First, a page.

- There is a link to a page entitled "How brain cells work together to remember and imagine places." But the page does not discuss any evidence for a brain storage of memories or a brain explanation for imagination. It merely discusses a "computational model."
- There is a link to a page entitled, "Individual Brain Charting: A high-resolution brain map of cognitive functions." But the title is misleading, because it merely discusses some brain scans taken when 12 people were doing particular things. The page has the typical misleading language about such scans, saying, "T
- There is a link to a page entitled, "A First Principles Approach to Memory Recall." But we get no evidence that neuroscientists understand memory recall, something that has never been credibly explained as a brain process. On the page a neuroscientist states this:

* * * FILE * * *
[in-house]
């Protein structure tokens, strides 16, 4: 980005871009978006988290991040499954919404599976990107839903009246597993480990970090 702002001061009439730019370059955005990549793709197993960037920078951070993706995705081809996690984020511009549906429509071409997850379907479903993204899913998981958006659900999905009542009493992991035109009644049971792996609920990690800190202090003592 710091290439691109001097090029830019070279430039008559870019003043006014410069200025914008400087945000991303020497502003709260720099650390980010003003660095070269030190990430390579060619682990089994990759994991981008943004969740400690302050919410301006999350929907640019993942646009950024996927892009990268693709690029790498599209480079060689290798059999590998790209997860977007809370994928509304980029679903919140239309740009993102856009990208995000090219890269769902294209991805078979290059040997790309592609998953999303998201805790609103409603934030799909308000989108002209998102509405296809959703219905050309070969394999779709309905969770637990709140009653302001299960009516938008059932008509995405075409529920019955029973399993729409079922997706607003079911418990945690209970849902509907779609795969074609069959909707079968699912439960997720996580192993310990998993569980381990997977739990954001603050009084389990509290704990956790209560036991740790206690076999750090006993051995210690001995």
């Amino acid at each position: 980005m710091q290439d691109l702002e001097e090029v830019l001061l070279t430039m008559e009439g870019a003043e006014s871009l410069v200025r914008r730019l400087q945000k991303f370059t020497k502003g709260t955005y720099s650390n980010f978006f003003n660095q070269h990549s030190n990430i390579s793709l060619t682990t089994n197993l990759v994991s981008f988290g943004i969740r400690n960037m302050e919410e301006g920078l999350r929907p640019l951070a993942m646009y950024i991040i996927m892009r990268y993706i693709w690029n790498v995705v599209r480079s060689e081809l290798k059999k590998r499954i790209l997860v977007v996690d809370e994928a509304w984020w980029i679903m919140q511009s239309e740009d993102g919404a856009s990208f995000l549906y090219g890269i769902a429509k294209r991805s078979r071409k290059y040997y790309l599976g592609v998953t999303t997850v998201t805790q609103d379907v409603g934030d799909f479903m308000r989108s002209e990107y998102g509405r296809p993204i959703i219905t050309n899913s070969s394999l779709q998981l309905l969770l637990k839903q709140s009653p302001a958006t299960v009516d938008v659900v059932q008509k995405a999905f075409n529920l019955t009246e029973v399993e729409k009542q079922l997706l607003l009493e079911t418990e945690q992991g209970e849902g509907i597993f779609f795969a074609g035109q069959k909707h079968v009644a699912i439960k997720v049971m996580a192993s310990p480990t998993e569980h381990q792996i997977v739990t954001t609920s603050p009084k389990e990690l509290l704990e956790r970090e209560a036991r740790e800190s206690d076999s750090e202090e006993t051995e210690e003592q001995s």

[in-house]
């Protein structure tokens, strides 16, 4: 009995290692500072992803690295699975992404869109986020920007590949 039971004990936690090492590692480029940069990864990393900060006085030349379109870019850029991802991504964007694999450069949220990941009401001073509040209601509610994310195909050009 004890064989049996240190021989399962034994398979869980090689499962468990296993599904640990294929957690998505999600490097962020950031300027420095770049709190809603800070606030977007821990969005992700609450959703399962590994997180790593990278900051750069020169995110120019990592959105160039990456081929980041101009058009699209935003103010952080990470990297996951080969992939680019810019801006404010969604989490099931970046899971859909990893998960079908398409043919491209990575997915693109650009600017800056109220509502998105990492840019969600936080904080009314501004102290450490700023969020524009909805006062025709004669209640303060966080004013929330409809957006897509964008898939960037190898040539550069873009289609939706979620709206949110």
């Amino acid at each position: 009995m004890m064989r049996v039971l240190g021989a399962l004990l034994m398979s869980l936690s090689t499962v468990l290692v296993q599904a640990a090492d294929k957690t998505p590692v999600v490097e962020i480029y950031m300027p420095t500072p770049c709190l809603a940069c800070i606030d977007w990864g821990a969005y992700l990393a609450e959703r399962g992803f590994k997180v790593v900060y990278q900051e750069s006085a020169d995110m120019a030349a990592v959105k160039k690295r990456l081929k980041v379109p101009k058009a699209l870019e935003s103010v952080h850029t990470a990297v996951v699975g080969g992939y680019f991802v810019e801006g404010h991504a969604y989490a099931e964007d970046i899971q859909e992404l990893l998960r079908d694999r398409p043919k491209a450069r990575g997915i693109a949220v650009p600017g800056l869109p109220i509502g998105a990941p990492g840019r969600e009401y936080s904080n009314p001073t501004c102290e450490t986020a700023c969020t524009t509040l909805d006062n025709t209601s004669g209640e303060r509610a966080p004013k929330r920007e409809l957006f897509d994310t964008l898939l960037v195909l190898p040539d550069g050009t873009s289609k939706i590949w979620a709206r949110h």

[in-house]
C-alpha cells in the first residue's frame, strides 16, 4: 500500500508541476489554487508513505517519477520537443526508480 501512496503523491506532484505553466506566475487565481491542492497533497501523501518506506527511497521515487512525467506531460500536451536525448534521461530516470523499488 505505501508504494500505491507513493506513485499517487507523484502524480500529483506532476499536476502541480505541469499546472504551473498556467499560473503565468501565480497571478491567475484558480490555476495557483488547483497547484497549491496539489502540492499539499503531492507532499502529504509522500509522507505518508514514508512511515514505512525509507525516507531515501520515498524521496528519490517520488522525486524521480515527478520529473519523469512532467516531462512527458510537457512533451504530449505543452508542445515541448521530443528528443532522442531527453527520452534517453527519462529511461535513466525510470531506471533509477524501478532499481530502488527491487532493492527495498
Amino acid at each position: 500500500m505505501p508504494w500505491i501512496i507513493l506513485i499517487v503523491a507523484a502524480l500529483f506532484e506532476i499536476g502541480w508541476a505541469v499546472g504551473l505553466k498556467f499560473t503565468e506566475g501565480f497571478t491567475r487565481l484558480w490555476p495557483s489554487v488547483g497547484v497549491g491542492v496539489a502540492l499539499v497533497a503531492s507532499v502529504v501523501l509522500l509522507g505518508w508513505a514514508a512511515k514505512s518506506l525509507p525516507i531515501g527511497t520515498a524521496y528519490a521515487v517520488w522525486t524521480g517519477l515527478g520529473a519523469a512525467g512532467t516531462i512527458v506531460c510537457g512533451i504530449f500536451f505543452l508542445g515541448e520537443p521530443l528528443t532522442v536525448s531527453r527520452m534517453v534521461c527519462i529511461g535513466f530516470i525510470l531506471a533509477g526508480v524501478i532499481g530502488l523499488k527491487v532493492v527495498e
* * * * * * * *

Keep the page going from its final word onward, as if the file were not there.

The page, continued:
- the very short lifetime of brain proteins, only a thousandth of the longest length of time that humans can reliably remember things (60 years);
- the lack of any indexing system or position notation system in a brain that might make possible instant memory recall;
- the failure to discover any proteins or brain mechanisms capable of translating human learned knowledge or episodic memories into synapse states or neuron states;
- the ability of minds to function and remember very well when half of brains are removed;
- the ability of minds to function very well during near-death experiences occuring during cardiac arrest when brains are shut down;
- the very high levels of noise (and very low levels of synaptic signal transmission reliability) in brains, which should preclude a brain from being able to achieve accurate recall of any detailed memory information;
- the lack of any mechanism in the brain for reading or writing memories, and the lack of anything analagous to the read/write head of a computer hard disk;
- the slow speed at which brain signals travel across dendrites and synapses, which should prevent any instant recall of memories;
- the failure to find any permanent encoded information in brains other than the genetic DNA information in all cells.